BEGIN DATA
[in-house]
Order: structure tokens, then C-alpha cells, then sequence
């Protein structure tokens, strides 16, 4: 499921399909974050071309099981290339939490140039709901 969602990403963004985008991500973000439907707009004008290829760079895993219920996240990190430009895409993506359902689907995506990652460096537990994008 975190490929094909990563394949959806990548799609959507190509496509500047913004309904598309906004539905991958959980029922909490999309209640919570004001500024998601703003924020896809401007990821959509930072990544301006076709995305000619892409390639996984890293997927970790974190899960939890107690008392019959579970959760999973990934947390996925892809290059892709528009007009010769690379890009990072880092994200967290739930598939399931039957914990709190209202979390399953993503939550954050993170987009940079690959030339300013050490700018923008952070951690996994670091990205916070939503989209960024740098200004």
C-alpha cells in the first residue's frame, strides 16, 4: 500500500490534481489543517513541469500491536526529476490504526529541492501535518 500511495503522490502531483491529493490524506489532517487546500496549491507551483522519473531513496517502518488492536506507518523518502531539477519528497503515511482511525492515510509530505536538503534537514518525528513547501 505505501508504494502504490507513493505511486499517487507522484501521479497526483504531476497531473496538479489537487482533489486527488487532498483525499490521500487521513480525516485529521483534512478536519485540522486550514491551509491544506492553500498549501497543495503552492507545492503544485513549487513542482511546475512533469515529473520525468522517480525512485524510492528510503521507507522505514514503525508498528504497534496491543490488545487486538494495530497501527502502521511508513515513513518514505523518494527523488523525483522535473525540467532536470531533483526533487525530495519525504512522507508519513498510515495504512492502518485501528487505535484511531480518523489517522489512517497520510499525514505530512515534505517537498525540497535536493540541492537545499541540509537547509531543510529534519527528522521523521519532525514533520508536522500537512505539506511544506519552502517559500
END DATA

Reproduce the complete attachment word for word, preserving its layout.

[in-house]
Order: structure tokens, then C-alpha cells, then sequence
């Protein structure tokens, strides 16, 4: 499921399909974050071309099981290339939490140039709901 969602990403963004985008991500973000439907707009004008290829760079895993219920996240990190430009895409993506359902689907995506990652460096537990994008 975190490929094909990563394949959806990548799609959507190509496509500047913004309904598309906004539905991958959980029922909490999309209640919570004001500024998601703003924020896809401007990821959509930072990544301006076709995305000619892409390639996984890293997927970790974190899960939890107690008392019959579970959760999973990934947390996925892809290059892709528009007009010769690379890009990072880092994200967290739930598939399931039957914990709190209202979390399953993503939550954050993170987009940079690959030339300013050490700018923008952070951690996994670091990205916070939503989209960024740098200004």
C-alpha cells in the first residue's frame, strides 16, 4: 500500500490534481489543517513541469500491536526529476490504526529541492501535518 500511495503522490502531483491529493490524506489532517487546500496549491507551483522519473531513496517502518488492536506507518523518502531539477519528497503515511482511525492515510509530505536538503534537514518525528513547501 505505501508504494502504490507513493505511486499517487507522484501521479497526483504531476497531473496538479489537487482533489486527488487532498483525499490521500487521513480525516485529521483534512478536519485540522486550514491551509491544506492553500498549501497543495503552492507545492503544485513549487513542482511546475512533469515529473520525468522517480525512485524510492528510503521507507522505514514503525508498528504497534496491543490488545487486538494495530497501527502502521511508513515513513518514505523518494527523488523525483522535473525540467532536470531533483526533487525530495519525504512522507508519513498510515495504512492502518485501528487505535484511531480518523489517522489512517497520510499525514505530512515534505517537498525540497535536493540541492537545499541540509537547509531543510529534519527528522521523521519532525514533520508536522500537512505539506511544506519552502517559500